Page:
‘Passion’ project: Oaklandon Civic Theatre presenting ‘A Passion for Harmony’


By Sam Elliott

Audience members at Oaklandon Civic Theatre’s upcoming production of “A Passion for Harmony” may recognize some of the characters on stage.

And that’s just as Indiana playwright James Trofatter intended as he adapted a series of books by Danville author Philip Gulley into a trio of plays.

“His characters are wonderful because you look at them and you say, ‘Oh my God I know that person,’” Trofatter said. “The characters are so great, people are just going to laugh because they’ll look and say, ‘Oh my God, my next-door neighbor talks like that.’ They’re not caricatures, they’re just characters. You know these people. You look at them and say, ‘That’s my aunt,’ or, ‘That’s my neighbor next door.’”

The show’s two-weekend run begins Feb. 26 at the Oaklandon Civic Theatre, inside Oaklandon Unitarian Universalist Church at 6450 Oaklandon Rd.

Gulley has written eight books — published in the early to middle 2000s — centered around the fictitious town of Harmony, Ind., which Trofatter says resembles and is a stand-in for Danville.

“I’ve taken his first four books and I’ve taken information out of them and sort of moved stuff around,” Trofatter said. “About 50 percent of the dialogue is his and 50 percent is mine. So I wrote three plays, which I call ‘A Year in Harmony.’ There’s a Christmas play, an Easter play and something called ‘Corn and Sausage in Harmony.’”

“A Passion for Harmony” takes place during the Easter season, with the somewhat eccentric residents of Harmony preparing for the festivities amid small-town drama.

The play had six scenes when Trofatter originally wrote it in 2005, but has since expanded to 21 short scenes. Bob Miles — a character portrayed by Geist resident Jeff Maess — wasn’t originally in the show, but since added has become an important role helping guide the audience through the play’s events.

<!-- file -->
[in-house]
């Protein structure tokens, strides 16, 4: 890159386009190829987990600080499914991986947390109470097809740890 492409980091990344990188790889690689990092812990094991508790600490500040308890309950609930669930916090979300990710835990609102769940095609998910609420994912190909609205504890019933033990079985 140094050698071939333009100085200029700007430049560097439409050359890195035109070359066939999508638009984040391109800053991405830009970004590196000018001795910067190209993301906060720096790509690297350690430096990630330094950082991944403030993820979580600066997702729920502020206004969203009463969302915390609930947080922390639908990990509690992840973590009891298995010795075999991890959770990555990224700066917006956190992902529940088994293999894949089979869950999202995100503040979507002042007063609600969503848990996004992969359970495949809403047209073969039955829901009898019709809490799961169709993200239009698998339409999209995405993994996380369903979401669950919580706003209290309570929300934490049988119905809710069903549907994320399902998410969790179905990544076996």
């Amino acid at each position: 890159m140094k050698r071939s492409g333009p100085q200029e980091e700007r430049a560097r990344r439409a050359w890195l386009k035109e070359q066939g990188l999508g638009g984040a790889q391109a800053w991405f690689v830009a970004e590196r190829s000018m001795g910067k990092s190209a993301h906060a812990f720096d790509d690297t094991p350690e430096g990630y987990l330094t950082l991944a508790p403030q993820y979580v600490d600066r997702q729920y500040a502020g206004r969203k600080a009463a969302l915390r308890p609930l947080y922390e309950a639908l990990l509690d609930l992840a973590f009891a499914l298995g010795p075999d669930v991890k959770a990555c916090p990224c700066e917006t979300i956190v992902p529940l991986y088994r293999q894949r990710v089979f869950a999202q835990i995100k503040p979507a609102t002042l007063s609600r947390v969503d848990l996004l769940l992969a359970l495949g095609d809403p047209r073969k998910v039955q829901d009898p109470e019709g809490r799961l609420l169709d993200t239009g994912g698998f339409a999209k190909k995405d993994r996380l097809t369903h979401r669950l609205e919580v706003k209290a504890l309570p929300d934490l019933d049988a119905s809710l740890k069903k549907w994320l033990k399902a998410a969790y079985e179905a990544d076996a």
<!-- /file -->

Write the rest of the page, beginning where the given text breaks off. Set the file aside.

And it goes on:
“I enjoy the sense of humor. There’s just something about it that I like,” Maess said of the comedy. “I don’t really have any scenes on the stage, my office is off in front of the stage and I’m kind of what you might call the Greek chorus in some other shows. I’m either talking about what’s about to happen or relaying information about what has happened. That’s kind of fun. You sort of have to pay attention to what Bob’s saying because it might be about something that’s coming up.”

Miles owns and operates Harmony’s local newspaper, writing a weekly “Bobservation Post” as he watches the town’s residents pass by his office window.

“Sometimes he makes stuff up,” Trofatter said. “He’s kind of like the local gossip column. He’s the third generation of running this newspaper, he inherited it from his father and he hates it because he wanted to be a world correspondent.”

Other main characters added to the show since Trofatter first wrote it are husband and wife Wayne and Sally Fleming, who were always talked about but are now seen speaking for themselves as Trofatter added them for this production. The Flemings’ family drama is among the show’s major plot points, with Sally having run away and abandoned her husband and children at the beginning of the show for unknown reasons. She returns, but in the year she was gone Wayne has begun dating Deena Morrison, portrayed by Fishers’ Laura Kuhn.

The show’s main stage revolves around the happenings at Harmony’s Quaker meetinghouse.

“It’s the hub of activity,” Trofatter said. “The women’s club is called the Friendly Women’s Circle. They do a chicken noodle dinner every year, but this is a special year because it’s their 175th anniversary. They decide to make a quilt, and the quilt becomes a big player later on in the play.”

The Quaker church is led by pastor Sam Gardner and his congregation includes Dale Hinsaw — whose plans for reinvigorating the scripture ministry involve feeding Bible verses to chickens — and Jessie Peacock, a lottery winner portrayed by Geist resident Tracy Fiddle.

“The writing’s awesome. I love it. It’s fun, it’s light, you don’t have to be a weird character, you can kind of just be yourself,” Fiddle said. “I got to thinking, ‘Who is my character really? Who can I look to to get some inspiration?’ And I figured it out — it’s my mother. So I’ve been channeling my mother. It’s been a lot of fun … I grew up in a Baptist church and there are people like these characters in every church across the Midwest. Somebody will say one of their lines and I’ll think of somebody I grew up with.”

“A Passion for Harmony”

By: James Trofatter

Based on: the books by Philip Gulley

When: 8 p.m. Feb. 26-27 and March 4-5; 2 p.m. Feb. 28 and March 6

Where: Oaklandon Civic Theatre at Oaklandon Unitarian Universalist Church, 6450 Oaklandon Rd.

Tickets: $12 each

Reservations: OaklandonCivicTheatre.org, or 823-4761, ext. 4